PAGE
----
Author: Gary George

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4 Responses to “Survival of the Fittest”

  1. MichaelJ Says:

    Welcome back…

    I think it might help to clarify the issue by considering “efficient” for what. If the point is to create margins with the same product it will require layoffs and reduced overhead. The inevitable development of new technology is to do more with less people. It has always been such.

    The only way out is to bring new consumers into the market. The global economic engine is the creation of a middle class in emerging economies. As disposable income grows in South East Asia, new money is brought to the table.

    I submit that in established economies the new markets are at the “bottom of the pyramid.” The Gameen foundation has demonstrated the power of bottom of the pyramid finance to both make a profit and get to massive scale. The global financial players and institutional investment is now supporting micro financial companies around the world.

    The traditional business approach to product development is look at costs, then cut margins until you get to the selling price that works.

    But to work at the bottom of the pyramid, it needs a product development model that is normal for creatives. First, start with a selling price that works. Then design the product that can be produced at a profit for that selling price. IKEA uses this design approach in their business with great success.

    I’m not sure how this plays out for print and premedia. But my instinct is that the world is experiencing a huge growth in literacy and education. Whenever literacy takes a big jump, print has taken a big jump. Of course correlation is not causation. But for me, a 500 year old correlation, points to a potentially huge opportunity for print + web. The trick is design the products for the next wave.

  2. tele2002 Says:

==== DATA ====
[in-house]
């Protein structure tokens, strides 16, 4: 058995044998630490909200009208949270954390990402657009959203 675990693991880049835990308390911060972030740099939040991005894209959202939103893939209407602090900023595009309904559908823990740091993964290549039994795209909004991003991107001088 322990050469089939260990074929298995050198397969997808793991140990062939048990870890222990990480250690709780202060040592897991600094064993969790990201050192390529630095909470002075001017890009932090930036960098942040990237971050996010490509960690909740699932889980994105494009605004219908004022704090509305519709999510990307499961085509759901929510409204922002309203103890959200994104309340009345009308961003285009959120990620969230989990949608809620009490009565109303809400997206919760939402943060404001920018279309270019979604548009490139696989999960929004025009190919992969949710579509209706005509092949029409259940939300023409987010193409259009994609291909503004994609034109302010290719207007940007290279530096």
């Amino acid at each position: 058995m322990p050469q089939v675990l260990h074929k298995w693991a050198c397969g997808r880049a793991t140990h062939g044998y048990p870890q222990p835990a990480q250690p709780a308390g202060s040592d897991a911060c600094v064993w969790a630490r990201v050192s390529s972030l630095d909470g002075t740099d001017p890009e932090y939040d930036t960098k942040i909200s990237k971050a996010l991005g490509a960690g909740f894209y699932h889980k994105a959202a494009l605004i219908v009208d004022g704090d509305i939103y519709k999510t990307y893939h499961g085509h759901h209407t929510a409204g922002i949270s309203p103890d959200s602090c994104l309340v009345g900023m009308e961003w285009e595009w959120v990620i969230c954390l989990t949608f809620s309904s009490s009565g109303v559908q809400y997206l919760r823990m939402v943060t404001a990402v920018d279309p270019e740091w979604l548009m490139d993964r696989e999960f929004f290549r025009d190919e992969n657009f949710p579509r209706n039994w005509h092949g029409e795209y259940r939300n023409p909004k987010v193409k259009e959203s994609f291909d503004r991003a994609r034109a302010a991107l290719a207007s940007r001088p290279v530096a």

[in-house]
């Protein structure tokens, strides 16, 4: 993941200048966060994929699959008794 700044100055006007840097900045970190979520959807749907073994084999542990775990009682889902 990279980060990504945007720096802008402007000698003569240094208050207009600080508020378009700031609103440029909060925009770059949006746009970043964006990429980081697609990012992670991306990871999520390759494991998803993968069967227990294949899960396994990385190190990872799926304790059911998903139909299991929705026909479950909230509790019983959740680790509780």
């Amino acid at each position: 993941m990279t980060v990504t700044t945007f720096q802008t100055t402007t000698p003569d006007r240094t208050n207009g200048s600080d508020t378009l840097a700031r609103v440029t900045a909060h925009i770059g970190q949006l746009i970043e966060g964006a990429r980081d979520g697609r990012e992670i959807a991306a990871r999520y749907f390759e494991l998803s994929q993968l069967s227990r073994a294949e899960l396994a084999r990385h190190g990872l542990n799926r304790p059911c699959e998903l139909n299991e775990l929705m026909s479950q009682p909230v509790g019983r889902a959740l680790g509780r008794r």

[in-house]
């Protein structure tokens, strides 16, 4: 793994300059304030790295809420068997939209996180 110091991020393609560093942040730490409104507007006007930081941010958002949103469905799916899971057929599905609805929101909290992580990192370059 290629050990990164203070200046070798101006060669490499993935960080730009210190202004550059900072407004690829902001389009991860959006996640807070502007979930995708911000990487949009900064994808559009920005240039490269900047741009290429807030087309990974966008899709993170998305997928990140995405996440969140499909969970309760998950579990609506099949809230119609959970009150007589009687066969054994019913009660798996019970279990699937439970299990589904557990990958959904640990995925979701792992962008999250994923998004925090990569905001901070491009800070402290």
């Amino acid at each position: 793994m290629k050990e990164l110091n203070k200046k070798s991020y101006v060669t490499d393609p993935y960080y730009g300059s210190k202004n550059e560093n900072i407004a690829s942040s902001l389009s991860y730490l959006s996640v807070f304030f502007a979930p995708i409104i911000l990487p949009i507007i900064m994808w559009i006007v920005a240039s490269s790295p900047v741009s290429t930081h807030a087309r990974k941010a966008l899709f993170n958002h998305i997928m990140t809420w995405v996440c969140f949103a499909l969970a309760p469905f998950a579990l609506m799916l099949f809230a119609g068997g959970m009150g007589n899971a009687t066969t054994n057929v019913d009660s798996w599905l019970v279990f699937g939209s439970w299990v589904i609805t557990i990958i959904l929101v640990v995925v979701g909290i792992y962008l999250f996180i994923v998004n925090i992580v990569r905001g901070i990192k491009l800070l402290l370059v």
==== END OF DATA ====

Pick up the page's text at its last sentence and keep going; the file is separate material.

Thanks Michael, Design for the next wave is all well and good for the developed world, but with so many people on the planet with nations that have very different economic statuses we can not neglect those who are unable to afford to contribute to making our industries rich.

  3. MichaelJ Says:


    I think the opportunity is that the notion of doing well by doing good is just the right lens to making our industries rich. Here’s a vid on Social Entrepreneurship that says it much better than I can.

    IMO, the challenge for our industry is to see how it applies to us. One immediate thought is to focus on social entrprenuers. We have the ability to design print products that advance their goals. The experiment in Berlin is just the tip of the iceberg.

    As you know my focus is education where the applications come easily to mind and the amounts of money being thrown at new solutions is huge. But it could work in health, government or business development in advanced economies and in emerging economies.

  4. industrial engines Says:

    Good blog on survival of the fittest… very useful and informative… thanks for posting.. education where the applications come easily to mind and the amounts of money being thrown at new solutions is huge….